I have decided to analyze – and share – the things that I consider to have brought me more success in my recent flying than I have had in all of my previous years of flying. This goes beyond the basic “building straight”. I will cover three things that I feel have brought me success: CG & Trim, Thrust Adjustments, and Winding to Torque. Each will be a separate article. Now, I am not in discoverer or innovator of any of these, but simply apply knowledge that others have passed along.
As a last comment, I am no “expert” and I am not meticulous in application of any of these things. I might have a few more wins if I was a little more dedicated to absolute accuracy, but everything in life is a trade-off. I am flying pretty well these days, and I do strive to improve, but I tend to feel that third-decimal-place accuracy in some of these things is a waste of time and effort.
CG & Trim
Way back when, I, like most others, went by the “1/3rd of span” rule of thumb for CG location and followed general trimming instructions like those shown in Model Builder or Don Ross’ book. Also I followed various “10-step trimming methods”.
These are helpful and I had a degree of success, but in my experience, they are too generic. I would have trouble establishing a glide. At first, I thought I was having issues with the propeller and I adapted a process that I still use today.
Some recommend removing the prop and replacing it with weight and finding the glide. I don’t do that – I simply load a short test motor and give it a 100-200 turns – just enough to sustain a glide.
My logic is that I am not having the prop act as some sort of brake or rudder. With the motor turning the prop and providing minimal thrust, I have removed that problem from the equation and I am actually seeing how the model will behave at the tail end of powered flight. This practice gives me a good starting point for applying power.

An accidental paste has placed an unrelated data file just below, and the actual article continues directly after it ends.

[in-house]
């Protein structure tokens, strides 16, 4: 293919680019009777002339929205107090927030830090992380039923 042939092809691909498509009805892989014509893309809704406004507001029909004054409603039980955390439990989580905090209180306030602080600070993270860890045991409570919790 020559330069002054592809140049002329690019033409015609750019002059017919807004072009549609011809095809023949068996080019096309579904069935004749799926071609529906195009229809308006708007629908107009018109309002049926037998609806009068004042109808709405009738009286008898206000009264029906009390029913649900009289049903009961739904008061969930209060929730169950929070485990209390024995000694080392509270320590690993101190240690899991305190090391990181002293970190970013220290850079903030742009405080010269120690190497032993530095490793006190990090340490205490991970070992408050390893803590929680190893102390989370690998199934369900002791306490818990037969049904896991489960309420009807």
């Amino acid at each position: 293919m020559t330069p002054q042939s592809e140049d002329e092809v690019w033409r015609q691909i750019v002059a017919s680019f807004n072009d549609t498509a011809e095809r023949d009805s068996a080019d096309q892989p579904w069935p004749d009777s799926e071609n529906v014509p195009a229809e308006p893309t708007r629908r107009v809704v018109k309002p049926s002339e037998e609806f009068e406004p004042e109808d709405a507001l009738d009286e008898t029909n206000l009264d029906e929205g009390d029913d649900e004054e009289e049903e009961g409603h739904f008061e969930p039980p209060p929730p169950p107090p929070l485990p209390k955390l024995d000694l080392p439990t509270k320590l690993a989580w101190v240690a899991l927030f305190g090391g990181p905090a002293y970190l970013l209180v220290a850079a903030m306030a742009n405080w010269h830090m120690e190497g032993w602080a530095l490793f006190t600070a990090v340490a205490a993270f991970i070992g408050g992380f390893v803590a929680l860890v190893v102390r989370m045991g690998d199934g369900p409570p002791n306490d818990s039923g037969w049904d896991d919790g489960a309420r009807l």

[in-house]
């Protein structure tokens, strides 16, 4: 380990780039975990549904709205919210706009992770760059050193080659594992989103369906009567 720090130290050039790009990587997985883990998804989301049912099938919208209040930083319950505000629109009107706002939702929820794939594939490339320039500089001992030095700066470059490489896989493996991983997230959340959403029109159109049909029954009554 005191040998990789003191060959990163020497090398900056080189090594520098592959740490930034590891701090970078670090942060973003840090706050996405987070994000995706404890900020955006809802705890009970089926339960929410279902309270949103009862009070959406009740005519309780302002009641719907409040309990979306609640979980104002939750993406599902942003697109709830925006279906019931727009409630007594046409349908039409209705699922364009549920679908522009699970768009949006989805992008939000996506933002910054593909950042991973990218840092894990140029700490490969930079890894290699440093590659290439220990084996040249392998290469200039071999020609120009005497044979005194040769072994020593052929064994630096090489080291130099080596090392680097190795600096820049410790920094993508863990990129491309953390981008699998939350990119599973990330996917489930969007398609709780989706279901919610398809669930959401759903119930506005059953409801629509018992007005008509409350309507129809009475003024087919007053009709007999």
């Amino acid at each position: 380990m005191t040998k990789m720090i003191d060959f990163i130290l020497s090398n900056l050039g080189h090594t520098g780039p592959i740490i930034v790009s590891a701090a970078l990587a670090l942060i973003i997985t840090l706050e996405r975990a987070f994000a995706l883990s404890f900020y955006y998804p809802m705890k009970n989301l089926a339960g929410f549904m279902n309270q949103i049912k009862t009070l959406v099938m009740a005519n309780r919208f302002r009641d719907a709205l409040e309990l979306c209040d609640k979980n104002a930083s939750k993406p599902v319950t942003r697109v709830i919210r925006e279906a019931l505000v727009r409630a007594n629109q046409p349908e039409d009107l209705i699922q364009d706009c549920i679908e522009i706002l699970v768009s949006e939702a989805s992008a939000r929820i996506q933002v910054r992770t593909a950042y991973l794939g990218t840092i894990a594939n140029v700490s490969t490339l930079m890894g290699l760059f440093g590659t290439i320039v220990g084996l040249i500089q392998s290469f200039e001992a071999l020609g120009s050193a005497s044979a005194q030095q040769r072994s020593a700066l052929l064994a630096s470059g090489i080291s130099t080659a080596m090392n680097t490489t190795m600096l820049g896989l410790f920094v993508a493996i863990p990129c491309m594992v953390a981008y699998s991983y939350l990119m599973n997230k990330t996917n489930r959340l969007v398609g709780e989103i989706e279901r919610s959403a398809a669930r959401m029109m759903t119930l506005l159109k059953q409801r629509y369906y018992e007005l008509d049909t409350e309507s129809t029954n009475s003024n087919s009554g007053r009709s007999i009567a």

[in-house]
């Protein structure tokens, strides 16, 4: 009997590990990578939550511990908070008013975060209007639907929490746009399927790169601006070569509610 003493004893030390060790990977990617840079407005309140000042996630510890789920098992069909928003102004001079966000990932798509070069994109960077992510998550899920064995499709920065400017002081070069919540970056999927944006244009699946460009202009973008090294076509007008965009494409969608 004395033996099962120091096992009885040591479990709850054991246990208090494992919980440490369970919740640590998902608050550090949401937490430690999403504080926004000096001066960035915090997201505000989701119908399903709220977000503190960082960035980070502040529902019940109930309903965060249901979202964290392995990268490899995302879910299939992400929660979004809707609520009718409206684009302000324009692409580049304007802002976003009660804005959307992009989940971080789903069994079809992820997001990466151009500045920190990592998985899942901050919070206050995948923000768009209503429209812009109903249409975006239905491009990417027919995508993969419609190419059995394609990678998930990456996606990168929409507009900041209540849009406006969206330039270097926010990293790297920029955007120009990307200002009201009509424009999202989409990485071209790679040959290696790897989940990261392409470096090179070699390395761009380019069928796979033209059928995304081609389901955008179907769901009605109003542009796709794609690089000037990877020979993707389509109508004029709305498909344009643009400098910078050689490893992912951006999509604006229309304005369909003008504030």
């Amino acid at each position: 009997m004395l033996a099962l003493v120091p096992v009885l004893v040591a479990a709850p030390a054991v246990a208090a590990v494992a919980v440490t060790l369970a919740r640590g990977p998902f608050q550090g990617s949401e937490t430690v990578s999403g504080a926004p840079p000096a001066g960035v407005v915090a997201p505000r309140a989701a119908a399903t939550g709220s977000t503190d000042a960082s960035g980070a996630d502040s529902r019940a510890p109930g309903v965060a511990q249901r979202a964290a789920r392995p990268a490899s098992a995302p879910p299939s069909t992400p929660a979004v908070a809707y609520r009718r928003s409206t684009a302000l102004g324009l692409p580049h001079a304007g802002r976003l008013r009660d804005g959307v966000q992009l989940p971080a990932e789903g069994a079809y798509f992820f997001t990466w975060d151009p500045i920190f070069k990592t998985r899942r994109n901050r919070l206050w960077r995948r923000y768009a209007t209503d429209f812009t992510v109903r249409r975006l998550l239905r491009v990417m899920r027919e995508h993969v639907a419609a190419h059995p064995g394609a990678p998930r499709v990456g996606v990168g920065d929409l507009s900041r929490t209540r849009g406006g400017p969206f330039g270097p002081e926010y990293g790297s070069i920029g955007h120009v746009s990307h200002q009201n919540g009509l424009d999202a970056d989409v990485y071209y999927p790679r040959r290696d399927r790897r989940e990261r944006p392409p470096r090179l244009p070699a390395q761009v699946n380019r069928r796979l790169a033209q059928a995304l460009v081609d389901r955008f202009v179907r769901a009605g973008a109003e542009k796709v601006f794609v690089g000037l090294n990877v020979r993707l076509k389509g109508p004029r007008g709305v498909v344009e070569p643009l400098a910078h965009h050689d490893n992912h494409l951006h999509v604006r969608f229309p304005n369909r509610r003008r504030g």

But this is not the real starting point. Shortly after I came back to the hobby, I went to the FAC Nats and witnessed Don DeLoach win Grand Champion. A little bit after that, Don wrote an article for the FAC News that explained why he could win at so many events. If you have ever spent time with Don while he is flying, you will know that he is strict in his application of his own processes. And, obviously, if the guy can dominate in Scale AND Endurance, he’s onto something.
Don’s article (now archived HERE) gives an introduction into trimming a model that goes way beyond the generic trimming methods mentioned above. Don’s practices rely heavily on William McCombs’ Tail Volume Calculations. Don’s article gave me enough information to set up a process that includes a spreadsheet to calculate this relationship between the wing, the tail, and the tail moment (distance between the wing and tail).
I now use this on EVERY model I build (and design). In the design phase, it will tell me whether my tail is too small so that I can increase the size. It tells where the CG should be on the wing in both percentage and inches. This is where your model should balance on the wing. You need to know this to start your glide tests.
It also allowed me to calculate a better location for the wing on the Jimmie Allen Special. I reported this in THIS ARTICLE – and I have had more than one person tell me that this process turned their unreliable JA Special into a good flying model.
In my spreadsheet, I have separated the models into different types so that, in my mind, I can compare apples-to-apples. I have categories for Peanut, NoCal, Old Timer, Scale, JetCat, and Embryo. In this way, I can make a slightly-educated guess how a prospective model might fly compared to known good flyers from my past.
I believe that because I have applied this technique, my models are performing better in the test gliding process and therefore are performing better when they come to flying. I almost never need to adjust the elevator, at least nothing more than a small tweak. I am experiencing less occasions of models stalling out or diving in during these glide tests.
And, of course, the follow-on to the discovery of the CG location and the glide settings is to NOT CHANGE THESE SETTINGS when you apply power, not even the elevator. Because of a longer motor, you might have to add weight to re-establish the CG in the proper location, but never stray from the settings that created a good glide.
The next article will be on Thrust Adjustments.
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